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pythagorean theorm

The Pythagorean Theorem is a geometrical expression used often in math and physics. It used to

2 2 2

find the unknown side of a right triangle. The exponential form of this theorem a b = c . That is

the equation you use when you are looking for the unknown side of a right triangle, and it is what

I’ll demonstrate on the attached exhibit.

The upside down capital L in the bottom of the left hand corner indicates that sides A & B are

the legs of the triangle. Since we know side A = 5 inches and B = 3 inches we may fill that in to

2 2 2

or equation for step one. (1) 5 3 = c What the theorem will help us find is the c side of this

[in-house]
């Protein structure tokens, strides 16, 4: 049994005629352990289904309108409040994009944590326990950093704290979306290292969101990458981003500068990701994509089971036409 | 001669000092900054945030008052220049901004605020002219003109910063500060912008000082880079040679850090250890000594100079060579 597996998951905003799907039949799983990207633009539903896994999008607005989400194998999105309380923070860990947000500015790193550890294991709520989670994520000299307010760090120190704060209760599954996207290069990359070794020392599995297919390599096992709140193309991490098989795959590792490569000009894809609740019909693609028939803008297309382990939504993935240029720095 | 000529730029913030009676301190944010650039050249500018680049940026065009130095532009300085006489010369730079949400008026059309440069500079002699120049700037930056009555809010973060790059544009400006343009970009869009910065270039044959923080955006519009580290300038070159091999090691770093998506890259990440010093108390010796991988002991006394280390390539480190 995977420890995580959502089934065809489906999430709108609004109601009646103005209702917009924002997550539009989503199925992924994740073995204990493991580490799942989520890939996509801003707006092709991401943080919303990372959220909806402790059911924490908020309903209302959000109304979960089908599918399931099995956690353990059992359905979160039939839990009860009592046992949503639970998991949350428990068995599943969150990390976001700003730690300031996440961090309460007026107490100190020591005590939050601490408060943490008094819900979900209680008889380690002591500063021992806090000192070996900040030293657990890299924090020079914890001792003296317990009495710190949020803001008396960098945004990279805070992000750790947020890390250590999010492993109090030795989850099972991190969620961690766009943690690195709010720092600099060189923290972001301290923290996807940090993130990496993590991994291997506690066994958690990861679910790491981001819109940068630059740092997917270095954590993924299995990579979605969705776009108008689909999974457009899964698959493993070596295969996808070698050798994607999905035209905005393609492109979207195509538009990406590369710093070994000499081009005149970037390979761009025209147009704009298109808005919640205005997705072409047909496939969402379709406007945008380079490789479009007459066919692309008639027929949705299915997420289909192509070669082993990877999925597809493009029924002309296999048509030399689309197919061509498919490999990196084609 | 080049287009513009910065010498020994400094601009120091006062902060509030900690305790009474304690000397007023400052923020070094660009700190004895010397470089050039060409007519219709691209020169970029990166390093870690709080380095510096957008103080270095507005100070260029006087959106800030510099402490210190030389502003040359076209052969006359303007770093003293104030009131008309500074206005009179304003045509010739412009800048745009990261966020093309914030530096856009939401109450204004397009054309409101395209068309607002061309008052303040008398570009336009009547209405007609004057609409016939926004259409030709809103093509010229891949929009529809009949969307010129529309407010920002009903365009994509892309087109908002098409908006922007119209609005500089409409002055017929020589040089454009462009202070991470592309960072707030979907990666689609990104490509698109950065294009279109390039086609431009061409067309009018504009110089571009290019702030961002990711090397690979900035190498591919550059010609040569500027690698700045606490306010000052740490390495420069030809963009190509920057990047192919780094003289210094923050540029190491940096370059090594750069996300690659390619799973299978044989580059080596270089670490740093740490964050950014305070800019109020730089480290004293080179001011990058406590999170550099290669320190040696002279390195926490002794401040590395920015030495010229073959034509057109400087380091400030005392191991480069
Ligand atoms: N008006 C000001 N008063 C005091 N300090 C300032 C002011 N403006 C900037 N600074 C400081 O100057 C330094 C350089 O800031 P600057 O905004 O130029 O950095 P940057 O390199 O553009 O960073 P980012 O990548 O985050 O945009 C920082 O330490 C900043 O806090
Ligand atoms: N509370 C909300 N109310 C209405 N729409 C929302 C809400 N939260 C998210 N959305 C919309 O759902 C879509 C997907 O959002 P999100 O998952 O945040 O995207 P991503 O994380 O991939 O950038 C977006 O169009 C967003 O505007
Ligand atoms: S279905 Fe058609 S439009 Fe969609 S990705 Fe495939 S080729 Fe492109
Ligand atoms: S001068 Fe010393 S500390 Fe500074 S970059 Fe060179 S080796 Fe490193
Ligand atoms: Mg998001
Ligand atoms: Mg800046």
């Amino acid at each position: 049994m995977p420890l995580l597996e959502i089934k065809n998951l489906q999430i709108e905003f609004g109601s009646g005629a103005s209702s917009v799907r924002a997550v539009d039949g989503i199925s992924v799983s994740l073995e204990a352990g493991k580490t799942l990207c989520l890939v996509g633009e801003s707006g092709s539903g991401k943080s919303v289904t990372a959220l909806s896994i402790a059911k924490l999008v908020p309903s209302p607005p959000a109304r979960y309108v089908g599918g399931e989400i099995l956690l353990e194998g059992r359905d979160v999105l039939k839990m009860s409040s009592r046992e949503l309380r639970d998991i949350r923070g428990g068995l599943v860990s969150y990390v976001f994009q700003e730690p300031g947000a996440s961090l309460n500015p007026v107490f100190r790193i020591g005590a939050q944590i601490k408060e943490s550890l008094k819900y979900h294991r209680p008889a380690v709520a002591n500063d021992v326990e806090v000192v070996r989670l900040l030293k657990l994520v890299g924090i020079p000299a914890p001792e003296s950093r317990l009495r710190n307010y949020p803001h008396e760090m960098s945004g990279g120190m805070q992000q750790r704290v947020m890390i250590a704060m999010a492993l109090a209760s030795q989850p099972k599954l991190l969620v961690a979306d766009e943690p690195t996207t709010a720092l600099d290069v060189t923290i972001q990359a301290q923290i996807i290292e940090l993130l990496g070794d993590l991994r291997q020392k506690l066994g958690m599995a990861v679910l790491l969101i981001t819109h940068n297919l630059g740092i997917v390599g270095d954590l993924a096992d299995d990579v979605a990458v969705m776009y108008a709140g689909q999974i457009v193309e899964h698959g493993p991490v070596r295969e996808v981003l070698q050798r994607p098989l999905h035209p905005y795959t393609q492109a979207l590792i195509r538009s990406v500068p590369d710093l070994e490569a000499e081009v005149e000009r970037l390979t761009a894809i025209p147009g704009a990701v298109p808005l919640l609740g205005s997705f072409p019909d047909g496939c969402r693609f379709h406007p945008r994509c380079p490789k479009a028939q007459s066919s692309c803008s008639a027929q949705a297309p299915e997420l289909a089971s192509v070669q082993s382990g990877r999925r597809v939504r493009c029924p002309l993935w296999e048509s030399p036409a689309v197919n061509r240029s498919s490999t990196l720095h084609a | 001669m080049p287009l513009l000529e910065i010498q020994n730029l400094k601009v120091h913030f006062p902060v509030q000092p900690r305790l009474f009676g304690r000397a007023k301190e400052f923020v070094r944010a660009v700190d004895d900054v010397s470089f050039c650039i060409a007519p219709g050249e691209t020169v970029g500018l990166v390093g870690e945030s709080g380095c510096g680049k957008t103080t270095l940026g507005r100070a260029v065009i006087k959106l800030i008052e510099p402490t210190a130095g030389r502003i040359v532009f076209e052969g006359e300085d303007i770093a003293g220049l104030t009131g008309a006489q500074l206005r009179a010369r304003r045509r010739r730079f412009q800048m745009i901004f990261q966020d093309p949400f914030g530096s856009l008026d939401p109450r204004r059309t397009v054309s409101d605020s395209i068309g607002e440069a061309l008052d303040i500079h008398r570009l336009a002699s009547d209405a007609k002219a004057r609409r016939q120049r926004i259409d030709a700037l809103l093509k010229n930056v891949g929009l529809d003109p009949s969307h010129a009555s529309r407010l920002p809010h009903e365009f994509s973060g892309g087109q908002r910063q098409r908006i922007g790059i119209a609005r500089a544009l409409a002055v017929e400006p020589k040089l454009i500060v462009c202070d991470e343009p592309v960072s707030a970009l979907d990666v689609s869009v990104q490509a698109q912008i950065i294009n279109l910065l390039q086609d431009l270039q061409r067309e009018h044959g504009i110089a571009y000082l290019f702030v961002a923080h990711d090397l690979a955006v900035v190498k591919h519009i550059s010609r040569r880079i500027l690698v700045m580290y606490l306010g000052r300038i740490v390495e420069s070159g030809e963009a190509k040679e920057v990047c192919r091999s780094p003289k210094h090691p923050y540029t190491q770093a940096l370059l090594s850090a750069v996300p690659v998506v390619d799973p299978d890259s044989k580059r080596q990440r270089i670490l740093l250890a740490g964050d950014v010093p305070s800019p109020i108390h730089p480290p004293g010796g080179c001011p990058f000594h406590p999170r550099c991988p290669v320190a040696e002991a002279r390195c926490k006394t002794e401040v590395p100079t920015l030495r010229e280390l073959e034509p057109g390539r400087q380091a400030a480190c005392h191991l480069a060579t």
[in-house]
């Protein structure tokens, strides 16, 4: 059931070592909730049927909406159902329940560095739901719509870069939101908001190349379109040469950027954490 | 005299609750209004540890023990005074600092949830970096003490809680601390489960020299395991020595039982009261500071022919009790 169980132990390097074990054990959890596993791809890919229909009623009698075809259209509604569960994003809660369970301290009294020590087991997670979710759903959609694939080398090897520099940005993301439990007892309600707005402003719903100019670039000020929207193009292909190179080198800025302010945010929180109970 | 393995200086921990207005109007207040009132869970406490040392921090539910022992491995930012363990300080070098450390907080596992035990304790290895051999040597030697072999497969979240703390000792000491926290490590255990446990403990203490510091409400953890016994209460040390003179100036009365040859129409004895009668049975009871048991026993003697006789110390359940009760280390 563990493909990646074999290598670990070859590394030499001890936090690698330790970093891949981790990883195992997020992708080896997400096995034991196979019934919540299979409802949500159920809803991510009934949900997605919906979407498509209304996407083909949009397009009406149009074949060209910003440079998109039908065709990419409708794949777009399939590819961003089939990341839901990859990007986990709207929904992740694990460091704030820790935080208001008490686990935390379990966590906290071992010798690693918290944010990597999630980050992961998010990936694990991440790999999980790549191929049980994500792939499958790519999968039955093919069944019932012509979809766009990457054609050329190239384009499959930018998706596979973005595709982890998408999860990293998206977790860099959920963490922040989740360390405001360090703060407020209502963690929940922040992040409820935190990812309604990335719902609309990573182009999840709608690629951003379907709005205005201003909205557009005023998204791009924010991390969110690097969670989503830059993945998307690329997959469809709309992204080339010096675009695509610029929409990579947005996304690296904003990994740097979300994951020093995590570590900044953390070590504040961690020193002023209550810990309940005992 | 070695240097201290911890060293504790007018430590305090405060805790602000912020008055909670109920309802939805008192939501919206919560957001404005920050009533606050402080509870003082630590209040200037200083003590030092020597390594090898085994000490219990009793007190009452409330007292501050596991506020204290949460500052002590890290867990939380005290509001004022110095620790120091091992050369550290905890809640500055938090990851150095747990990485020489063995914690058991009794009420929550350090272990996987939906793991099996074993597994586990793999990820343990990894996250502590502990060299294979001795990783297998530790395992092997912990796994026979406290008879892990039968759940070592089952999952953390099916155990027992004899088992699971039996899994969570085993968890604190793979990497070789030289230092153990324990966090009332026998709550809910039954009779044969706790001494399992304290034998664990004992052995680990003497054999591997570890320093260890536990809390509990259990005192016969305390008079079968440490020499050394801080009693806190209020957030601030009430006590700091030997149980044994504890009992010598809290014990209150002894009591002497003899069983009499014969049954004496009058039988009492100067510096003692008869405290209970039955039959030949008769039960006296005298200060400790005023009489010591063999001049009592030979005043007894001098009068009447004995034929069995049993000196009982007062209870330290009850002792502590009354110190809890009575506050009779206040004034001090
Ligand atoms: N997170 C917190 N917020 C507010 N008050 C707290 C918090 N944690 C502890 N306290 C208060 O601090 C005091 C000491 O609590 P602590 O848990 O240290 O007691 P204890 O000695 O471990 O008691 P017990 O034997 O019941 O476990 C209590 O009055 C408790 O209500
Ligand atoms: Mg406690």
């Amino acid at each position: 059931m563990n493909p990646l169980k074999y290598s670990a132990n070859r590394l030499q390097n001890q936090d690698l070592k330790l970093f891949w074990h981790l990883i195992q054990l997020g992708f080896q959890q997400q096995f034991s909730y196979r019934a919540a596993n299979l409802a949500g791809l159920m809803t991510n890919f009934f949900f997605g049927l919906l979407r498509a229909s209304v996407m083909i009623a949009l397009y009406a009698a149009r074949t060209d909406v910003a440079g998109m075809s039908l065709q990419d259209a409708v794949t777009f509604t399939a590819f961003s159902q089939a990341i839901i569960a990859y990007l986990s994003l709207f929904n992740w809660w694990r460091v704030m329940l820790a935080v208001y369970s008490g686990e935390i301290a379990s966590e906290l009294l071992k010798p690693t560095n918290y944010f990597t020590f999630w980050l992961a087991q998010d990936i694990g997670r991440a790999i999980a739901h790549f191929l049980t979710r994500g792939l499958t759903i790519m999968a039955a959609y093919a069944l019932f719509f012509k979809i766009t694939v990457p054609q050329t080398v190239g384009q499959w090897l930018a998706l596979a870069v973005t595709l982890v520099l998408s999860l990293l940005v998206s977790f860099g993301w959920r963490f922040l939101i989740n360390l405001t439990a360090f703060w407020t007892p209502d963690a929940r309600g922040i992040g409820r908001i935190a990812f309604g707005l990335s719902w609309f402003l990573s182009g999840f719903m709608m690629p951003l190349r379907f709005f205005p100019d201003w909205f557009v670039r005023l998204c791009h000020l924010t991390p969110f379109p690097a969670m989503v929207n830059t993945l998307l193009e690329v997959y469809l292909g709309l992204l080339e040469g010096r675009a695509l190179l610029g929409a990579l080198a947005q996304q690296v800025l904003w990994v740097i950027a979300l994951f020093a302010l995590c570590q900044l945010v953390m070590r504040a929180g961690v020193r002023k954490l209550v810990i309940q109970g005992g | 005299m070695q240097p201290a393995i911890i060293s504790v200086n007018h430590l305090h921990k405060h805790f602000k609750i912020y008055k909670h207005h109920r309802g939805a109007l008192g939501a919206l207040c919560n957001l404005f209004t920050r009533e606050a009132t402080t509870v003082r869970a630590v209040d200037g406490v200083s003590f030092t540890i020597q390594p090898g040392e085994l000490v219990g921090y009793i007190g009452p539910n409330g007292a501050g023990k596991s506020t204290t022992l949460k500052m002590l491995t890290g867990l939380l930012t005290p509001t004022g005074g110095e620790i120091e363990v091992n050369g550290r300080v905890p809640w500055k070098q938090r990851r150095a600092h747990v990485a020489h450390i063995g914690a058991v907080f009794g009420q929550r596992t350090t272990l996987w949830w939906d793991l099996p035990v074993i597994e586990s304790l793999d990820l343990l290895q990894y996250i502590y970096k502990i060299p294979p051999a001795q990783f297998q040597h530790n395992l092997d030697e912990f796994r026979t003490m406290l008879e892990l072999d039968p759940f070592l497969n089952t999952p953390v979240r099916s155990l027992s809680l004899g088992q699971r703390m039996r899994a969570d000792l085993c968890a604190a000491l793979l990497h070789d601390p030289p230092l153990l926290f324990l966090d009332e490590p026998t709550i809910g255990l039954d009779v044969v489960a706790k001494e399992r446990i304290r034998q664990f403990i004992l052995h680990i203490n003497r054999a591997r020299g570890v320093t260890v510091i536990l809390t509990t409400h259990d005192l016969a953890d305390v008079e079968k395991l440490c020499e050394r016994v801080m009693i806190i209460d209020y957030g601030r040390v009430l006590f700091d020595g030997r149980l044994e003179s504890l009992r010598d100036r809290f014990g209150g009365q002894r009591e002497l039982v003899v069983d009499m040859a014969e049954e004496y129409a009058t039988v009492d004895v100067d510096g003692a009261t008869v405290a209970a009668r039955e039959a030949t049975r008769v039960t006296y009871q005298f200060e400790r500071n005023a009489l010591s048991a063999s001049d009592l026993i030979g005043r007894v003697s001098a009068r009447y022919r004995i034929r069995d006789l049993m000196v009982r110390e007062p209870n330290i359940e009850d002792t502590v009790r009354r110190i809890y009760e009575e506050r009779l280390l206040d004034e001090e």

triangle. 2. 25 9 = c All we do is distribute 5 to the second power and 3 to the second power as seen is step two. Next, we add these two numbers together to get 34, 25 9=34, in step three. 3. 25 9=34 Then, in step four we find the square root of 34. 4. 34 In step five we see that 5.83 is the unknown side of the right triangle. 5. c= 5.83 We found this answer by using the Pythagorean Theorem as taught in geometrical form.

This theorem may also be summed up by saying that the area of the square on the hypotenuse, or opposite side of the right angle, of a right triangle is equal to sum of the areas of the squared on the legs.